LAST CALL: Tyson embraces a challenge made against his mettle

The folks at Starbucks and The World Bank could learn a thing or two from squared-circle tough guy Mike Tyson.

The folks at Starbucks and The World Bank could learn a thing or two from squared-circle tough guy Mike Tyson.

You may not think the much-protested coffee chain and international finance group would have much in common with a much-convicted former heavyweight champion. But a group of gay-rights activists brought them all into the same league last week by carrying signs and chanting slogans at Tyson as he emerged from his limo in Memphis, TN, the battlefield for his title challenge against undisputed champion Lennox Lewis.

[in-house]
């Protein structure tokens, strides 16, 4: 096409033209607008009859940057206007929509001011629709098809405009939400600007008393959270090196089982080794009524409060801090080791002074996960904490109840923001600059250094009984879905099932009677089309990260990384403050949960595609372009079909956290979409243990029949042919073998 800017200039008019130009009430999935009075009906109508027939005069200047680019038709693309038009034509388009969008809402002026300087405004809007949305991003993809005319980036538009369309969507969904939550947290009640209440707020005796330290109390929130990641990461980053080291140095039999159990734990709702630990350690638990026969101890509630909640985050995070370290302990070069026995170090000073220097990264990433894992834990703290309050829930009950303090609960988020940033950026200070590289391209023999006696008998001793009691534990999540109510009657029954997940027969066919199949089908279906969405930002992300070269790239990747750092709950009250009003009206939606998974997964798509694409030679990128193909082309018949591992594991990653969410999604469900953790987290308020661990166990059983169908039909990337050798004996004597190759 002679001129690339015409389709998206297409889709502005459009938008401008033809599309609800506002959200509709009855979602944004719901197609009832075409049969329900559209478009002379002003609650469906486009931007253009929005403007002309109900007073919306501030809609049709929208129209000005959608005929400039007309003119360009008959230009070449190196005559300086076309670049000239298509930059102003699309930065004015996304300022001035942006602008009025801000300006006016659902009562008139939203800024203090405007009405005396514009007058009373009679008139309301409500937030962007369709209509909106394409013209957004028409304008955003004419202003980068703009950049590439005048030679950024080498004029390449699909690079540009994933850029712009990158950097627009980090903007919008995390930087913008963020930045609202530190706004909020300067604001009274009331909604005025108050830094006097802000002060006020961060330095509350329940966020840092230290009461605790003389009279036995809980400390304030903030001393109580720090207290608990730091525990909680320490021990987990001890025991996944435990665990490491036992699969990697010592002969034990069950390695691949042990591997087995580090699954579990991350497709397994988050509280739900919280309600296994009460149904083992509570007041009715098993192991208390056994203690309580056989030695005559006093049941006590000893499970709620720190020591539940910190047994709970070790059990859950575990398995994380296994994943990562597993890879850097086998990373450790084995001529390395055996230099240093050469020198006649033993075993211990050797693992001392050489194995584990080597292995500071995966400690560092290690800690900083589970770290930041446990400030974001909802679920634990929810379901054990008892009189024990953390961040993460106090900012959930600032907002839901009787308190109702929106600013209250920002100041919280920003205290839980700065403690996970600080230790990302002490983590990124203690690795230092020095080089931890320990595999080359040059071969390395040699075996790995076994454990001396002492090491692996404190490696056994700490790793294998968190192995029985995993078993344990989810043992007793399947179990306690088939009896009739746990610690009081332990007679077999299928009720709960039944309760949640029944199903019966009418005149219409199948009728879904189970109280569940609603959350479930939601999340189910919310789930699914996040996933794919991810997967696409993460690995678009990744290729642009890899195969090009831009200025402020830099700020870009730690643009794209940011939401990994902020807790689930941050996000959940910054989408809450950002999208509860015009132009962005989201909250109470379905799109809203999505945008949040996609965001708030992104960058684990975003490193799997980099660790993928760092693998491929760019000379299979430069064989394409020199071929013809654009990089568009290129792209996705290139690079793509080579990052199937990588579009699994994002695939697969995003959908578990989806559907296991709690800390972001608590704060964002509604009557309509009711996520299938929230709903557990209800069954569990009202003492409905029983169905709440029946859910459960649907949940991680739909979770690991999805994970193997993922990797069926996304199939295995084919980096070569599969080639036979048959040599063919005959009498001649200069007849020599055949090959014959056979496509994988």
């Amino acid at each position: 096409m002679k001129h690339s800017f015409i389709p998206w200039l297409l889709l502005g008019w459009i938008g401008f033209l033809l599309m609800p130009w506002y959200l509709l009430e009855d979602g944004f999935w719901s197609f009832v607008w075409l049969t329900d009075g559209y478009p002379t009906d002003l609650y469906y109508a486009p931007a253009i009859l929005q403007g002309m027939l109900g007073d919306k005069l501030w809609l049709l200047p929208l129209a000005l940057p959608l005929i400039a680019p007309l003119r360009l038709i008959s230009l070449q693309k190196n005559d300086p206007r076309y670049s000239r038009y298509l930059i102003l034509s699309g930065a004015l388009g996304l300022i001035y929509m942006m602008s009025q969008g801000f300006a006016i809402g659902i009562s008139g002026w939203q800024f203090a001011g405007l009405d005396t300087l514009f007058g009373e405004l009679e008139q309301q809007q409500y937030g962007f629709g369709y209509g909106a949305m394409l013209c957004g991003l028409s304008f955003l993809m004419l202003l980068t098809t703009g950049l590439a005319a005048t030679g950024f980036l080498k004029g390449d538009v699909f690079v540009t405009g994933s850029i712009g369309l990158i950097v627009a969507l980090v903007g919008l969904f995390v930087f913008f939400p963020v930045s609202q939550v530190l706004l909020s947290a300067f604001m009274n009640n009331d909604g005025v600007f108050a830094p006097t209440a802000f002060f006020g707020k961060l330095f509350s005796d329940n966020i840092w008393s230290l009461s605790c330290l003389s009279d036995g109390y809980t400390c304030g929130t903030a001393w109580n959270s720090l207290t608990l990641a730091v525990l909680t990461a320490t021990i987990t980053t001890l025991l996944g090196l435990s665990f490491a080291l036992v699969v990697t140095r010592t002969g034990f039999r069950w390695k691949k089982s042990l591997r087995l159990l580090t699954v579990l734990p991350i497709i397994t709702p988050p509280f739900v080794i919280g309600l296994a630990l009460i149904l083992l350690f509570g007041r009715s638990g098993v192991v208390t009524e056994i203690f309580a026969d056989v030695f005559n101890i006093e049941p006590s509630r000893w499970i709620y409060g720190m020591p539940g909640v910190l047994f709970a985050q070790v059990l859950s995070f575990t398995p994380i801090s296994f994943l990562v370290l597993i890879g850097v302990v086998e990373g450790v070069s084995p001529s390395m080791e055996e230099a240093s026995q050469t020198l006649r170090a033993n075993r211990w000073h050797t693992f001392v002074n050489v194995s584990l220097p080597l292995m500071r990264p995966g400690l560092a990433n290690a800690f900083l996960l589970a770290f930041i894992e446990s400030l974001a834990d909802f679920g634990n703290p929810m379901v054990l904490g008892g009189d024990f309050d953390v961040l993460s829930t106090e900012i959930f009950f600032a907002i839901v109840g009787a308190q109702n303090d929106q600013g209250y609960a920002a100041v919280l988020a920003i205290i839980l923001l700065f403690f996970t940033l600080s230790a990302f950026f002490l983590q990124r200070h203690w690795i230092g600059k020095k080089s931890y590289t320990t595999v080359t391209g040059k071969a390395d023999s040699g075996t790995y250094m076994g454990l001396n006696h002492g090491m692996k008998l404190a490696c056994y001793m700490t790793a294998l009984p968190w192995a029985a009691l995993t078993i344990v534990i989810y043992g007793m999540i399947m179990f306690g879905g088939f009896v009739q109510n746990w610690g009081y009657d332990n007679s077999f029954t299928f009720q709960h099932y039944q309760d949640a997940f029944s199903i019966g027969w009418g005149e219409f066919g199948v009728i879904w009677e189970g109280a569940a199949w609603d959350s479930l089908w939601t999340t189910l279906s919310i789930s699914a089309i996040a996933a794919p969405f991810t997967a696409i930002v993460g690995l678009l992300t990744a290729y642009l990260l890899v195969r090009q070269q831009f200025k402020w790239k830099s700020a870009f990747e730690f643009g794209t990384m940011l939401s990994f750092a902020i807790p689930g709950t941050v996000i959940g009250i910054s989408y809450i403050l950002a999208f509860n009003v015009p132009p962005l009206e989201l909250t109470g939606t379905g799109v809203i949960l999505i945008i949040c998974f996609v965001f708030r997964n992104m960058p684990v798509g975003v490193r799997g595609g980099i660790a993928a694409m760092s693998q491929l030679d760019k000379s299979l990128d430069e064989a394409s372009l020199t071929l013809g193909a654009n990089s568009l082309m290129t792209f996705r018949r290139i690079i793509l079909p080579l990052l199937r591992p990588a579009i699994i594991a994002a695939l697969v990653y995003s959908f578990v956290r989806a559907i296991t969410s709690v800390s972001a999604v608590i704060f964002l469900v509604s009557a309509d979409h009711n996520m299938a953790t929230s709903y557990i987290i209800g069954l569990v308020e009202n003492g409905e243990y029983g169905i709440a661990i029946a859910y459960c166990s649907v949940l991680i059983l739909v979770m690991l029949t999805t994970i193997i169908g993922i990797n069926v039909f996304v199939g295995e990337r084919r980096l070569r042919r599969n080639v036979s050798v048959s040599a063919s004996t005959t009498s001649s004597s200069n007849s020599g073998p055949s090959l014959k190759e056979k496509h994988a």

The tiny handful of activists began chanting anti-homophobia slogans at Tyson - a brave move in itself - as film crews followed the boxer/ear chomper and his entourage. Rarely one for deft PR maneuvering, Tyson nonetheless showed remarkable media savvy.

Upon hearing the taunts, the ex-con pugilist flashed a rarely seen grin of his gold-capped teeth, and headed straight for the protesters, arms outstretched, looking not for a fight, but a little love.

Stunned and no doubt intimidated (we don't mean to stereotype, but we're pretty sure Tyson could have turned these guys into a pulpy mass without breaking a sweat), the activists stopped chanting and started hugging.

What ensued was a camera-friendly lovefest, replayed on CNN often enough to make you forget Tyson's past anti-gay comments (well, almost, anyway).

The Mike Tyson school of crisis management. Watch for it.

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